DEAR ABBY: We went out to dinner with another couple. The wives are psychiatric nurses; the husbands are a banker and a business owner. All of us are accustomed to dealing with "sensitive" issues.
A woman at the table next to ours went to the ladies' room. When she returned, a short "train" of toilet paper was caught in the waistband of her slacks. It was very obvious. There was silence, but a palpable "energy," so the woman knew something was amiss and it might have something to do with her. The tissue "floated" with each step, so I knew it wasn't weighed down with moisture.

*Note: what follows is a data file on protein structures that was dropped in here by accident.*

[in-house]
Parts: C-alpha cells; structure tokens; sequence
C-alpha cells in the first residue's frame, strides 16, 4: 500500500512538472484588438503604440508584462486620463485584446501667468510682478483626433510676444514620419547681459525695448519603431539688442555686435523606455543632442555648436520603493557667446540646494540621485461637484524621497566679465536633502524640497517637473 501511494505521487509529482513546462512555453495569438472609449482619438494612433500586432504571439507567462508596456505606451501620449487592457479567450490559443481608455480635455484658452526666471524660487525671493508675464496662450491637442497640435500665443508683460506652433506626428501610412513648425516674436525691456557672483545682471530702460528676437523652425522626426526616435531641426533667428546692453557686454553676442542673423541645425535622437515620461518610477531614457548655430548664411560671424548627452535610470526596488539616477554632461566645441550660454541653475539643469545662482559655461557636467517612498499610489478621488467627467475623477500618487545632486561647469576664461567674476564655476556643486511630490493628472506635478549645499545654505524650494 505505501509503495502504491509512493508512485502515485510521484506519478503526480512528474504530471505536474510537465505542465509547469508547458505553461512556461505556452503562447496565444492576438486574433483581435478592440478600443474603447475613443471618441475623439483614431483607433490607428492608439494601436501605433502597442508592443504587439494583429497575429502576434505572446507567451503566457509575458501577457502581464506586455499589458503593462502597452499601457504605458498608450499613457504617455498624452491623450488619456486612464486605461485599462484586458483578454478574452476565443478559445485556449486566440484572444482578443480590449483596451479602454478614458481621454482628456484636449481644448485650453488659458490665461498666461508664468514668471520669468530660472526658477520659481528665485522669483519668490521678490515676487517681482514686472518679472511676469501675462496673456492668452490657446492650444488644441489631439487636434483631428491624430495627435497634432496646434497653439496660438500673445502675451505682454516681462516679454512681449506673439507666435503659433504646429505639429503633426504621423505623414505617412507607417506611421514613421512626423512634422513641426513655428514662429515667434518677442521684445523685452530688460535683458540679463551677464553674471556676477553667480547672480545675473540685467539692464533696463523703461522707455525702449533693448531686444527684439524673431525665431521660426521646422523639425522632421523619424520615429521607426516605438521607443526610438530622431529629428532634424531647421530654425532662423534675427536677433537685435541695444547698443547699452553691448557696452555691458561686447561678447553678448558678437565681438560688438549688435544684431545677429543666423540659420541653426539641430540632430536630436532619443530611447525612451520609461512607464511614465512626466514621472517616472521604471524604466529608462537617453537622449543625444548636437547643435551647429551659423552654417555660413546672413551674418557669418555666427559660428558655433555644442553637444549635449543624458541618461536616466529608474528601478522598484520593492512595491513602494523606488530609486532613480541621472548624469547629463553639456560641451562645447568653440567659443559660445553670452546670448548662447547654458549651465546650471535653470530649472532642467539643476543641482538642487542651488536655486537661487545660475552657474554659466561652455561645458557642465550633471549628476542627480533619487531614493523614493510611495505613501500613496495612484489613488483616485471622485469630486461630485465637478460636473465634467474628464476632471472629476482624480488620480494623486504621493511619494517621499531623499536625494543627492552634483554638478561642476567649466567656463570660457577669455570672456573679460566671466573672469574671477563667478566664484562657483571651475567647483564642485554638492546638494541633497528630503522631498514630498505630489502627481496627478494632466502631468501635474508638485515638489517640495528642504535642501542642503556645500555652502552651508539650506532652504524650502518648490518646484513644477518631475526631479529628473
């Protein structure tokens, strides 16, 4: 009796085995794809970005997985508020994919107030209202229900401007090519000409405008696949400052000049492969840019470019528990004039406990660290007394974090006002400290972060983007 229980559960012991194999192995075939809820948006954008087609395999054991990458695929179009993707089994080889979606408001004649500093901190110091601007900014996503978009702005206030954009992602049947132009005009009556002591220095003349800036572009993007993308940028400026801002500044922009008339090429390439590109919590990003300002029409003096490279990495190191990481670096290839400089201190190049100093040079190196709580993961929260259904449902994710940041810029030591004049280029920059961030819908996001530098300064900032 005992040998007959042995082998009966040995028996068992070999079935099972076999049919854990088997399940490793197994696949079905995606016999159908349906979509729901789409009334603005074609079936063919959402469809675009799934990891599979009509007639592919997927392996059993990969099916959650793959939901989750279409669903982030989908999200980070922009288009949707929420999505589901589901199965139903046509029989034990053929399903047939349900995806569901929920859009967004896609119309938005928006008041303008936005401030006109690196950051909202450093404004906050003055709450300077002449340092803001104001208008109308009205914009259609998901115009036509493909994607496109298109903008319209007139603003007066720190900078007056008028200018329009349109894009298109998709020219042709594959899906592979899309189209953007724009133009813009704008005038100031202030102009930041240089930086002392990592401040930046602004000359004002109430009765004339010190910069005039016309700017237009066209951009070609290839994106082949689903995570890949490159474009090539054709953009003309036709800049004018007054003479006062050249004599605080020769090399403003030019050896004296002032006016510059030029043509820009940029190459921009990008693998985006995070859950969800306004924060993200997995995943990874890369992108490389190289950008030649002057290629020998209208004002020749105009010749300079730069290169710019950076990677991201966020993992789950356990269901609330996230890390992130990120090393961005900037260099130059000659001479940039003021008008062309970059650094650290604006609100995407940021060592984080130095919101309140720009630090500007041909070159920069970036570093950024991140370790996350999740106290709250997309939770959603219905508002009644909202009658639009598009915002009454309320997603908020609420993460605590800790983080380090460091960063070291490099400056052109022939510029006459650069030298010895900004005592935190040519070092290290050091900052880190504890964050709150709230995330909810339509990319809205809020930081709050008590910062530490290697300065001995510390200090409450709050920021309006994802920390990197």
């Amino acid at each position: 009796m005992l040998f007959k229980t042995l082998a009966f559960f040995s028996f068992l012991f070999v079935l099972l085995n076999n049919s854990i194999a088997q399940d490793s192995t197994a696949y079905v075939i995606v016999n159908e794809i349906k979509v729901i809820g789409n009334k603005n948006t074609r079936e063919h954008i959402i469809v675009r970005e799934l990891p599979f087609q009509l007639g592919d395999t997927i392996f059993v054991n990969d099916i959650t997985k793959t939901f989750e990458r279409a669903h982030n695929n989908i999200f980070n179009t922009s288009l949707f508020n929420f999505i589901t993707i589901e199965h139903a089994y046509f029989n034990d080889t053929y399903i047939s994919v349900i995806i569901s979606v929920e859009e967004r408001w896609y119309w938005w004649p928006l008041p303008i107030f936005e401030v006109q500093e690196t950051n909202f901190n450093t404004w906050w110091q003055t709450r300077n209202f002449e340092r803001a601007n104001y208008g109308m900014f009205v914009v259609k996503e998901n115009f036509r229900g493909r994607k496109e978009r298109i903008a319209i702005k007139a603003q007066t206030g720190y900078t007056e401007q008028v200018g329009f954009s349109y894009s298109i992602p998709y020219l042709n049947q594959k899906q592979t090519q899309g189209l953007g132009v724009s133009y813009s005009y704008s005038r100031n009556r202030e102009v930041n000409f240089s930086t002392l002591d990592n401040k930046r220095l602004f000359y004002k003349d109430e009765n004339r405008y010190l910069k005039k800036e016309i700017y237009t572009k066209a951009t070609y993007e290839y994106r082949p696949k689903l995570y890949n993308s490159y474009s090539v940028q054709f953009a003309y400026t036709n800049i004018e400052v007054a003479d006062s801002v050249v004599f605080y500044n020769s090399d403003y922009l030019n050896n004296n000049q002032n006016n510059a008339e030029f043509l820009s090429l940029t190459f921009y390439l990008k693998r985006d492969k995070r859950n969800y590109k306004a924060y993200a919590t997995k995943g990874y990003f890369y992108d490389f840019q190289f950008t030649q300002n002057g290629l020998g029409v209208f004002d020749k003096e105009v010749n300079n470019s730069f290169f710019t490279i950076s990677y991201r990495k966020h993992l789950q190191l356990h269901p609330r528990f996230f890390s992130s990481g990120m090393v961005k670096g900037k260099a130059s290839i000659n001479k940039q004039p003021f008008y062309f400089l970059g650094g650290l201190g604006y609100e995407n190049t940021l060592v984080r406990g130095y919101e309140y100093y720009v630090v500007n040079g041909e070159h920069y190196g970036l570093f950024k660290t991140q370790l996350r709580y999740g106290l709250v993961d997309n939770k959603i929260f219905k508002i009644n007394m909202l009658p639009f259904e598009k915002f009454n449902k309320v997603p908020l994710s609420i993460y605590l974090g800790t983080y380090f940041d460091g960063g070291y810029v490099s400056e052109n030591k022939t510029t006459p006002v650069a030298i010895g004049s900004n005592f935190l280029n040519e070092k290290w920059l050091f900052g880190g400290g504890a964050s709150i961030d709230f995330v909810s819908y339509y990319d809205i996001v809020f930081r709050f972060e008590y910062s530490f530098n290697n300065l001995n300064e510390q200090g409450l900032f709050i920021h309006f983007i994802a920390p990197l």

Because I didn't perceive it to be an imminent public health threat, I joined the silent legion. Did I miss a moral imperative by not letting her know? I didn't know how to do it discreetly. If this should ever happen again, what -- if anything -- should I do? -- MR. MANNERS IN MASSACHUSETTS
DEAR MR. MANNERS: Imagine if the person with the paper trail was you or your wife. Would you want to know, so that when you got up to leave the restaurant all eyes didn't follow you out? A discreet way to have let the woman know there was a problem would have been for you or your wife to have written her a note, and given it to her server to pass to her. That way, she would know there was a problem with the least amount of embarrassment.